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Encryption and Secure Deletion

Discussion in 'Software Development' started by Alphabeta525, Jan 9, 2019.

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  1. Alphabeta525

    Alphabeta525 Thread Starter

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    Hello! I was hoping to get some pointers on how to build my own encryption software that would also be able to securely delete the encrypted file if the password was entered wrong. I want to use 256 aes or similar encryption and possibly a 25 or more overwrite deletion. Long story short I'm proving to a friend that it can be done and I was figuring if I'm gonna take the time to make said program I might as well make it good.
     
  2. lunarlander

    lunarlander

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    So you want to delete a file that was encrypted so that the user will never be able to recover it? Sorry we don't help with hacking activities like that.
     
  3. Alphabeta525

    Alphabeta525 Thread Starter

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    Uhmm not hacking at all. It's my own file that I wish to encrypt. As stated I just want to learn what it takes to make a program to encrypt and also a program that does security measures for wrong passwords. How on earth is that hacking?
     
  4. Johnny b

    Johnny b

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    Doesn't sound practical to me.
    One wrong character used in decrypting and the file is lost.
    And I'd be missing quite a few by now :D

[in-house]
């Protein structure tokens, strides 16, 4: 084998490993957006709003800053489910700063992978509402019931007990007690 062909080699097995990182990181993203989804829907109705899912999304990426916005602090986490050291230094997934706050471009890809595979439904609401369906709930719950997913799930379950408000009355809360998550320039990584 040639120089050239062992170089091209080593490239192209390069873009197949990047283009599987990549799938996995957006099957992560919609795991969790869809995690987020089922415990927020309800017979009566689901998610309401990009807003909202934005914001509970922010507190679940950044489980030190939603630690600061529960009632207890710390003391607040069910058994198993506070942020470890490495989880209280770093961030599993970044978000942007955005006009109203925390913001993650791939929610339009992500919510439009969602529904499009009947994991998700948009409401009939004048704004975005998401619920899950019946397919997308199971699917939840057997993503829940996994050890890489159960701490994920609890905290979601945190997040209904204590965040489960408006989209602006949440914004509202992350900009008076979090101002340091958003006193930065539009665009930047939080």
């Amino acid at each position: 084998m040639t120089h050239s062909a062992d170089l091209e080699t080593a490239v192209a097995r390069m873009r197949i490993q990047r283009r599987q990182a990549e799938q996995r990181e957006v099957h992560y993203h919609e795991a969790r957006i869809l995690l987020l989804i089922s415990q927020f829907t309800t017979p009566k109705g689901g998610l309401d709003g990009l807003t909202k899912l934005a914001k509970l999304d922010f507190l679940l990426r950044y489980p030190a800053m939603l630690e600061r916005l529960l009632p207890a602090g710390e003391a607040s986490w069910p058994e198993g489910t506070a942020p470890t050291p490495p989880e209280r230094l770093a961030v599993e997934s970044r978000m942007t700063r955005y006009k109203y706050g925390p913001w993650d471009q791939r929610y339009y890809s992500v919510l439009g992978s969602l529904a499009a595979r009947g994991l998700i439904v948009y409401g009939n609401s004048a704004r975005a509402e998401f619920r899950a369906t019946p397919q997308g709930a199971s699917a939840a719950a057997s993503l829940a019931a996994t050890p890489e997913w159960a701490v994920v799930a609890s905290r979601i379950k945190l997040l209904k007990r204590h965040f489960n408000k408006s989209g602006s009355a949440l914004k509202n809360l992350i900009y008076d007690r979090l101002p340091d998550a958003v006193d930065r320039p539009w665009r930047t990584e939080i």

If you are worried about attempted cracking, simply use a more complex key and/or more powerful encryption.

    You would need to write something better than veracrypt if you intend a do-it-yourself attempt at encryption, and I strongly suspect that would be an intense attempt even for expert coders.
     
  5. Johnny b

    Johnny b

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    You are new here and we don't know you.
    Incorporate that concept into ransomware and it's no longer an innocent application.
     
  6. Ent

    Ent Trusted Advisor

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    Others have already said that we can't help you do that, and I'm not here to contradict that.

    However, for reasons of education I thought it's worth mentioning one thing. In general, when we're designing encryption software, we want something that is secure against someone who has all the advantages except the password/key. This is Kerckhoff's principle: A cryptosystem should be secure even if everything about the system, except the key, is public knowledge. That is, they know what encryption you're using, how your software works, what your encrypted data is (although obviously not what the unencrypted one looks like!) and so on.

    Against such an adversary, what you are suggesting cannot actually be reliable, because they can always replicate your system without the defences. For example, they could use their own 256 aes decrypter which doesn't have the deletion code in place. Or they could just make a copy of the file (or the whole hard drive) before they guess the password!

    However, you don't need to worry too much, since brute forcing an AES key would take longer than the whole universe has existed for! The bit that you are allowed to assume the attacker doesn't control is enough that you don't have to worry about panic deleting.
     
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